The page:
Wooden furniture looks dignified and natural in the garden, blends well with the greenery of plants, as well as raw concrete and metal. In a word, it is a universal material. What to do to extend its life?
There are many threats to wooden garden furniture. Too much moisture, temperature fluctuations, cracks from screws, attacks of mold or mildew. And although garden furniture is usually painted with a layer of protective varnish at the factory, to be on the safe side we recommend re-oiling before use. In this article, we take you through the secrets of oiling wood from A to Z
What to oil your garden furniture with?
Despite appearances, oil is not the same as oil. Admittedly, preparations for oiling wood outside and inside are usually very similar in terms of the properties offered. However, not just any product for ‘garden furniture’ will solve all your problems. The oil you choose must be matched to the type of wood and to the conditions of use and storage. To select the best product, ask your home improvement store employee for advice. Remember that a good wood oil should contain a UV filter, protect against moisture and mildew, and nourish the wood. Garden furniture is best protected with a clear impregnator after oiling to ensure long-lasting results
Calendar for oiling wood
As already mentioned, furniture should be protected before it is used for the first time. However, this is not a one-time action – garden furniture should be protected once a year, and if it is stored in extremely unfavorable conditions (e.g. not under a canopy which partially protects it from rain) even every 4 months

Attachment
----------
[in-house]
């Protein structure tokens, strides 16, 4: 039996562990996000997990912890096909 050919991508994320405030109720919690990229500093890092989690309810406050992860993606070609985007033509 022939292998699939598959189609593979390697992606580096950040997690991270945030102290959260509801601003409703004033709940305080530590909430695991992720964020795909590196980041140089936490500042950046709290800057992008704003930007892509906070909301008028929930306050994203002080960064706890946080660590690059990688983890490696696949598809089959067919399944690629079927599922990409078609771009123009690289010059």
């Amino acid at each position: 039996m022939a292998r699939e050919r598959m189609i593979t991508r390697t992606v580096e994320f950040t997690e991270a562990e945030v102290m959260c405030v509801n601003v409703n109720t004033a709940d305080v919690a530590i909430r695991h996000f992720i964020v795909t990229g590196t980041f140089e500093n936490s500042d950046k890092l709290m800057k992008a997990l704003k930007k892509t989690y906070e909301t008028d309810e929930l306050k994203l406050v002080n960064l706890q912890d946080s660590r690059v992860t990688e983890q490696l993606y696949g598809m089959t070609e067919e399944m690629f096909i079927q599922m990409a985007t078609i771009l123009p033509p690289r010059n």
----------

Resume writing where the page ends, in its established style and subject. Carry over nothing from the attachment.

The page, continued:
How to prepare the furniture?
The essence of oiling is to thoroughly saturate wood with oil which penetrates the structure, firms and protects it. Over time, the oil wears off and discolors, making it necessary to repeat the treatment
The first and basic rule when oiling is to read the instructions carefully. Many manufacturers specify the exact humidity and temperature parameters that should be maintained during maintenance. The surface of the wood must be smooth, dry, free of dust and dirt for the oil to penetrate thoroughly. Oil is applied with a roller or paint brush, exactly like paint on walls. It’s a good idea to make the first coat extra thick – wait the time specified by the manufacturer, then use a cloth to remove excess product. Usually 3 layers of oil are enough, but there are also those who prefer 8. Again, it all depends on the conditions in which the furniture is stored
To oil or not to oil?
This is really a rhetorical question. Garden furniture, especially wooden, is exposed to scratches, mechanical damage, fading due to UV radiation, cracks from screws and temperature fluctuations. If every year you do not want to spend a fortune on decent patio furniture, it is worth taking care of the maintenance of those you already have. However, oiling does not mean that the furniture can be stored in dire conditions. Remember not to leave wooden furniture outside during the winter. However, you should also not store them in a place that is too warm and dry (e.g. in the living room next to the fireplace) as they may dry out too much and start to crack. Also, don’t cover damp furniture with materials that don’t provide ventilation – this is the perfect environment for mold and mildew to grow.
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